The physician industry faces a great deal of uncertainty under President-elect Donald Trump’s administration.

Changing or repealing the Affordable Care Act (ACA) is a promise President-elect Trump has committed to accomplish. His proposed cabinet includes those who have promoted ACA repeal, as well as massive changes in Medicare and Medicaid. Many Republican lawmakers have been waiting for this very opportunity and are looking at how it can be replaced.

Any and all changes made will inevitably impact how physicians care for patients.

Here are physician-related issues to watch as the healthcare industry braces for change:

  • The Medicare Access and CHIP Reauthorization Act of 2015, or MACRA, authorized the Centers for Medicare & Medicaid Services to create numerous value-based payment models with which physicians would have to comply to avoid reimbursement penalties. The implementation of MACRA could be impacted if the new administration makes changes to the CMS Innovation Center. Any change in MACRA would not impact physicians immediately, but could affect reimbursements in the long term.
  • The CMS Innovation Center has come under fire by Republican lawmakers and may not survive under a Trump administration. This would alleviate pressure on practices that are participating in advanced payment plans and struggling to implement new regulations and requirements tied to reimbursement. A dissolution of the innovation center would also potentially hinder positive patient outcomes and cost reductions associated with these initiatives.
  • Some of the ACA replacement discussion will likely include health savings accounts that would directly pay physicians in a subscription model that is similar to direct primary care. This type of capitated model puts physicians, rather than insurance companies, in the driver’s seat, according to a blog written by cardiologist Anish Koka in Modern Economics. Koka said primary-care physicians would benefit from this model.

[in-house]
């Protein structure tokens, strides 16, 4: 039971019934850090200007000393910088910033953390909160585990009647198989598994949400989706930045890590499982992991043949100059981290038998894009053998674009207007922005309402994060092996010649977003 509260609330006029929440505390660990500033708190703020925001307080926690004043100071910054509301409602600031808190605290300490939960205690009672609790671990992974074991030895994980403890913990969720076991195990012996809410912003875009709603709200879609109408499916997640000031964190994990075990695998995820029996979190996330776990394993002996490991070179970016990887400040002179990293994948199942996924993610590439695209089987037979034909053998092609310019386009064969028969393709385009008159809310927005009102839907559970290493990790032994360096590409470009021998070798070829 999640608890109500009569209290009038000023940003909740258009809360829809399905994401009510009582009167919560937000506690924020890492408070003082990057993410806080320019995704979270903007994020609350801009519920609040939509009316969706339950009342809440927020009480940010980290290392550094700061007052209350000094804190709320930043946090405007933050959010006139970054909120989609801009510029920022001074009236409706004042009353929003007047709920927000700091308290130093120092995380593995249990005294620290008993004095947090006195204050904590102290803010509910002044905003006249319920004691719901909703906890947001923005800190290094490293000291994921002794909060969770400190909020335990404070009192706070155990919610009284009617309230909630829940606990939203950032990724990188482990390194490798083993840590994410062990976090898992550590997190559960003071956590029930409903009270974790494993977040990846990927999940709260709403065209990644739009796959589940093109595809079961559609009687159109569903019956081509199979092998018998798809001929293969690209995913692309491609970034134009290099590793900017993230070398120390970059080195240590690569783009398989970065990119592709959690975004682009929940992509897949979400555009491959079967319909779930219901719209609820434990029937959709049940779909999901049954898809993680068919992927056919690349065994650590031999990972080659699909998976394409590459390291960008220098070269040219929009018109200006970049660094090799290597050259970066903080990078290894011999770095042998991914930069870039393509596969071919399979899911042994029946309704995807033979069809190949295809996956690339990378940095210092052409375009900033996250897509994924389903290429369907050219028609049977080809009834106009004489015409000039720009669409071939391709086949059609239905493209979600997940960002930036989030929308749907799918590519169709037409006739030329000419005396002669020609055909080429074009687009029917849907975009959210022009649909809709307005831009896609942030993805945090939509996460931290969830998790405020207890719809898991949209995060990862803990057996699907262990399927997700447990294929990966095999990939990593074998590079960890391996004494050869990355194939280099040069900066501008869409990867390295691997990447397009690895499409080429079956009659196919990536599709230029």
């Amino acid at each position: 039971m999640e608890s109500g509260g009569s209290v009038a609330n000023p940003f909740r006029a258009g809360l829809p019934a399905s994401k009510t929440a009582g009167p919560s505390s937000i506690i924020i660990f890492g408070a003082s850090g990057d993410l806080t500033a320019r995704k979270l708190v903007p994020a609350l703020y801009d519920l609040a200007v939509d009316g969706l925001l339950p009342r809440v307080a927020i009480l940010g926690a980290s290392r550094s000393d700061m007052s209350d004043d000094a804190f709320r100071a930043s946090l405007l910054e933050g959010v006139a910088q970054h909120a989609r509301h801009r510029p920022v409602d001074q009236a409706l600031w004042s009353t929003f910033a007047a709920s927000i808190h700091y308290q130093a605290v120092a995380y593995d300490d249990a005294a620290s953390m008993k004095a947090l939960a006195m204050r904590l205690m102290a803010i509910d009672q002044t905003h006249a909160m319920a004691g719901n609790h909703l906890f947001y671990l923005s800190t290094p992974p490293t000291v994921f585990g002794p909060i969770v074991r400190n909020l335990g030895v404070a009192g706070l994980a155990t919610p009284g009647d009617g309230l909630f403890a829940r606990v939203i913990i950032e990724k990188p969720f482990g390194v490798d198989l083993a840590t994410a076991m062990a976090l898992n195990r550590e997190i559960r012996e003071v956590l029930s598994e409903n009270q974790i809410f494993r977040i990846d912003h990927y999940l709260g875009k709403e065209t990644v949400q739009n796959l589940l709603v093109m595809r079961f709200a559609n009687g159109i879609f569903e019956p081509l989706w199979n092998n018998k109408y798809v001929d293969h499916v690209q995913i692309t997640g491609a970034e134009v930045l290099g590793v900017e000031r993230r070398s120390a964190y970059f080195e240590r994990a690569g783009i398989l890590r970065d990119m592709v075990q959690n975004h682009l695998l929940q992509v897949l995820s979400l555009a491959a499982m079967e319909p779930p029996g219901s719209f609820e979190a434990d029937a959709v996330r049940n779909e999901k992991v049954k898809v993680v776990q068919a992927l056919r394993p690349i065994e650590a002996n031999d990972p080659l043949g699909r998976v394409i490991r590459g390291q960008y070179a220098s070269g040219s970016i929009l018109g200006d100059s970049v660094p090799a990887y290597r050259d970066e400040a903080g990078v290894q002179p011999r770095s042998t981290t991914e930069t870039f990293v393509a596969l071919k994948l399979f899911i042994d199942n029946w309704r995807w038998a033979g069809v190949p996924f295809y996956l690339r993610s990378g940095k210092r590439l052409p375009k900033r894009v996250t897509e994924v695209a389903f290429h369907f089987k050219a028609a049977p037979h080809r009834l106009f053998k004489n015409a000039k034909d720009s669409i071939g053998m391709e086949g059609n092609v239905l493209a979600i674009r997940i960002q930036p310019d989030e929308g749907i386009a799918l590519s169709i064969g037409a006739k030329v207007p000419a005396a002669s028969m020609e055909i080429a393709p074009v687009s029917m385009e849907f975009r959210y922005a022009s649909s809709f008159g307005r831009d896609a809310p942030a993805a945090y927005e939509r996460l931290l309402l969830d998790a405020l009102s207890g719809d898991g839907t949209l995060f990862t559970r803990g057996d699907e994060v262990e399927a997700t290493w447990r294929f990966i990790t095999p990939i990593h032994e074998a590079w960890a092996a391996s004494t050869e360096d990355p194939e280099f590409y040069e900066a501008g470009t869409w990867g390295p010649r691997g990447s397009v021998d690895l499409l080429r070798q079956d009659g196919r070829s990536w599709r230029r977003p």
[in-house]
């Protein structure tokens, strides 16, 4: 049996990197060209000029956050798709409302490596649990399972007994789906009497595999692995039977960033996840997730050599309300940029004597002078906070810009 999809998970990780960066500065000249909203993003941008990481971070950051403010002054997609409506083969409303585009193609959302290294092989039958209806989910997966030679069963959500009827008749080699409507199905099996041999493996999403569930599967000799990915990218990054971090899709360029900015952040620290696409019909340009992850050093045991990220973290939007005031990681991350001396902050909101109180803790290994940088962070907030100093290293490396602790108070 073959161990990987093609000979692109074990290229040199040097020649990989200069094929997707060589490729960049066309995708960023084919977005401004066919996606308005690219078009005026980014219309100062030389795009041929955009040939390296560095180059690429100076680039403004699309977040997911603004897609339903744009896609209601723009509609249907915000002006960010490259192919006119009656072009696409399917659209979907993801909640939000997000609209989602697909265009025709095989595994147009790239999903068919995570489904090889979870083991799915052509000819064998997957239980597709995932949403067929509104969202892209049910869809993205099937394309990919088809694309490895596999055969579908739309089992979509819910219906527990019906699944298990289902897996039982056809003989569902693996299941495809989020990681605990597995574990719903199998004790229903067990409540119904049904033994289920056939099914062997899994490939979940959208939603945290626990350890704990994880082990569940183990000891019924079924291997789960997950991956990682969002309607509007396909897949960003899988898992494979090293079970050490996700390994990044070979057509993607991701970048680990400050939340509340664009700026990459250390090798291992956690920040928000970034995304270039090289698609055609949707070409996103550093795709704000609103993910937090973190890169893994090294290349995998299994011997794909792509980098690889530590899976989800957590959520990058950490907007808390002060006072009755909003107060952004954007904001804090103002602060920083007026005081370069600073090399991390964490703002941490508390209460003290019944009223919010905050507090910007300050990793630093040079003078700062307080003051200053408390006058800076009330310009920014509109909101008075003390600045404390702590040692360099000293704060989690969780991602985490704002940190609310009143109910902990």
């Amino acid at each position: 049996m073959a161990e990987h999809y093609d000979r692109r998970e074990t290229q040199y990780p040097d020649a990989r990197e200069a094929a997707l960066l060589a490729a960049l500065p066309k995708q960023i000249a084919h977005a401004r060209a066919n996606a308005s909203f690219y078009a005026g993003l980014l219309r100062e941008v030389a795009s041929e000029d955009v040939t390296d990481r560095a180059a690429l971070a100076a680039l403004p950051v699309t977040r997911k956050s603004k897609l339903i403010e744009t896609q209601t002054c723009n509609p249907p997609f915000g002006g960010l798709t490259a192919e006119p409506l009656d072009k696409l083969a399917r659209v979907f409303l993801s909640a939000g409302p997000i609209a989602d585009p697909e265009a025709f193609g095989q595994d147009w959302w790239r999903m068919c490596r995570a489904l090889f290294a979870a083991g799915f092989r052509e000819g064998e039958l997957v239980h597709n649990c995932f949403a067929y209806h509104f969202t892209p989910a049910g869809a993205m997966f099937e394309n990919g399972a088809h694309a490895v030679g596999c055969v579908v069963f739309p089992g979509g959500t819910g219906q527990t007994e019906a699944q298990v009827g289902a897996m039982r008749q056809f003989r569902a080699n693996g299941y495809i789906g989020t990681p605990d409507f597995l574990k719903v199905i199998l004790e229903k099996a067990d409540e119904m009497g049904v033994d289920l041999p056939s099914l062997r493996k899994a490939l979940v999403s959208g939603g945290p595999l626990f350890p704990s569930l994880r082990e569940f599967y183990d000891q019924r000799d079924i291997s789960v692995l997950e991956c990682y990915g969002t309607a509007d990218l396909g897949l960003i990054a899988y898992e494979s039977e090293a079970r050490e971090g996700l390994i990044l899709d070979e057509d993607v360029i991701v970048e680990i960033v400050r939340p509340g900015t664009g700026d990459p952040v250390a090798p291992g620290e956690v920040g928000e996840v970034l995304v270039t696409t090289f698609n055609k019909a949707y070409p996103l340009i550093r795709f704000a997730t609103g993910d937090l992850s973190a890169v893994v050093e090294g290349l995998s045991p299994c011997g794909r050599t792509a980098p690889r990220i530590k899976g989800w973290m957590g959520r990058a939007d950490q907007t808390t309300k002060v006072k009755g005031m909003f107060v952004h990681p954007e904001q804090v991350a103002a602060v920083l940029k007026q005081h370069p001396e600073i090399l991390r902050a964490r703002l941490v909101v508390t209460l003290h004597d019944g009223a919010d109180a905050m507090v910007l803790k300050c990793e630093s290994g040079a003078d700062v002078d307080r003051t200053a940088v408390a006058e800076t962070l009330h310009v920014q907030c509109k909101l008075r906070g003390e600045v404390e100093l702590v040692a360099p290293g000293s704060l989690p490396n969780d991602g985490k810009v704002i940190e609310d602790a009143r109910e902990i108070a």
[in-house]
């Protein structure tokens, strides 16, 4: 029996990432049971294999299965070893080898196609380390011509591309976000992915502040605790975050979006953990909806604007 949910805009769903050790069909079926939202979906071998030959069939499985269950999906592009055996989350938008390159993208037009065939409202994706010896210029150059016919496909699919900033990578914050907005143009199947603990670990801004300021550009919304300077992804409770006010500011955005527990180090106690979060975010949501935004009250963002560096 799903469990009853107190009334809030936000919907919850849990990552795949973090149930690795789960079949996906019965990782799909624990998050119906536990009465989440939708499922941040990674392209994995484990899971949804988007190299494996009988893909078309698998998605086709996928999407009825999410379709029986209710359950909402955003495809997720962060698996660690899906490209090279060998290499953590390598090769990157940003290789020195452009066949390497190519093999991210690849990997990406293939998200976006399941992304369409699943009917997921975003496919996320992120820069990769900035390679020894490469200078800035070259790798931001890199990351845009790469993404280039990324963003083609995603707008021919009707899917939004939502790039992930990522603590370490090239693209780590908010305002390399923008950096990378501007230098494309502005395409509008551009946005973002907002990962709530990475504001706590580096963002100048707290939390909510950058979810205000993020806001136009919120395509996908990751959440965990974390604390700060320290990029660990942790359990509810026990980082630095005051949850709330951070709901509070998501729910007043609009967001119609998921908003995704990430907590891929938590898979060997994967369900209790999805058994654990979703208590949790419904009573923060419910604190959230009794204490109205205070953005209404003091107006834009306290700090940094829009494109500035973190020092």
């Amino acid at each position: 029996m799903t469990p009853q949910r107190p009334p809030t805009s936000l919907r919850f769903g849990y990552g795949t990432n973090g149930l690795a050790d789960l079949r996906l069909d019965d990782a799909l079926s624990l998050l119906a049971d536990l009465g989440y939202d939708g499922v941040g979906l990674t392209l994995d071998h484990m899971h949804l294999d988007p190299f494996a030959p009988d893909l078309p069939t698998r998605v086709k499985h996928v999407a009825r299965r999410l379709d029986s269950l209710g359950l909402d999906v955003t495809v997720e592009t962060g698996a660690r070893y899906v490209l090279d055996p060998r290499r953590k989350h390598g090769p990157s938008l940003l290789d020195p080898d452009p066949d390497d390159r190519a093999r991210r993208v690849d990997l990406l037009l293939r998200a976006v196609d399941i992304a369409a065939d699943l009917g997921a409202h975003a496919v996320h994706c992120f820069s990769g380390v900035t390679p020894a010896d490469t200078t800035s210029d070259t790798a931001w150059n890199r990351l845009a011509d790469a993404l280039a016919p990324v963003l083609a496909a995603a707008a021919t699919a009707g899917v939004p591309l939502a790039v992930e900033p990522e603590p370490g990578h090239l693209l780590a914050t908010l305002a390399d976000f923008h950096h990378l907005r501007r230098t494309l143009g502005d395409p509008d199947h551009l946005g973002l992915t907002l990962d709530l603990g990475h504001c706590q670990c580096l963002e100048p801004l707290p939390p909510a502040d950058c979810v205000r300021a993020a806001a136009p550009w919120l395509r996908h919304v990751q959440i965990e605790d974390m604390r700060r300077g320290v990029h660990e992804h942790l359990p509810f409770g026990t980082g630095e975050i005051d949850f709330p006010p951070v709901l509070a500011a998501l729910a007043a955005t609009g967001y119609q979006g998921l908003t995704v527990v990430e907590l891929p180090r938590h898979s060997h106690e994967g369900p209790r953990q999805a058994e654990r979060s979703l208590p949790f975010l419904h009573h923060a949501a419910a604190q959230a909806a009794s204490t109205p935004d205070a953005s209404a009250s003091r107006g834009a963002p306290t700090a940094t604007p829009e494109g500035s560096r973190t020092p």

• Eighteen states have adopted legislation, including six in 2016, allowing the interstate licensing of physicians under The Interstate Medical Licensure Compact. The compact makes it easier for physicians to be licensed to practice medicine in multiple states. It increases access to healthcare in underserved areas and allows providers to connect through telemedicine technologies. Expect more states to adopt this legislation if the forthcoming healthcare changes allow consumers to purchase insurance across state lines. It’s a concept that was nearly included in the existing ACA. Either way, physician networks and consolidation will begin to change dramatically as more states adopt this legislation.
  • Since the ACA’s implementation, physicians have invested time, resources, and massive amounts of money to implement medical home initiatives and install electronic medical record systems to shift to value-based or alternative payment models and comply with increasing regulatory requirements. It is unclear if any of these initiatives will be impacted, but those investments have been made so it’s unlikely these initiatives will be discontinued.
  • Under President-elect Trump’s tax plans, the corporate tax rate may be lowered from 35 percent to 15 percent for businesses that receive a 1099 form and operate under a corporation, according to Physician’s Money Digest. Many physicians, including emergency medical physicians and anesthesiologists, receive income through a corporate entity. If the corporate tax structure is changed, the tax break could have a significant positive impact on a practice’s bottom line.

It’s too early to tell what will actually change, but the physician industry will no doubt be keeping a close eye on these issues and the numerous other ways they will be impacted, positively or negatively.

Valerie Pillo is an analyst at DRG and specializes in physicians industry topics. Follow her on Twitter at @ValeriePilloDRG.


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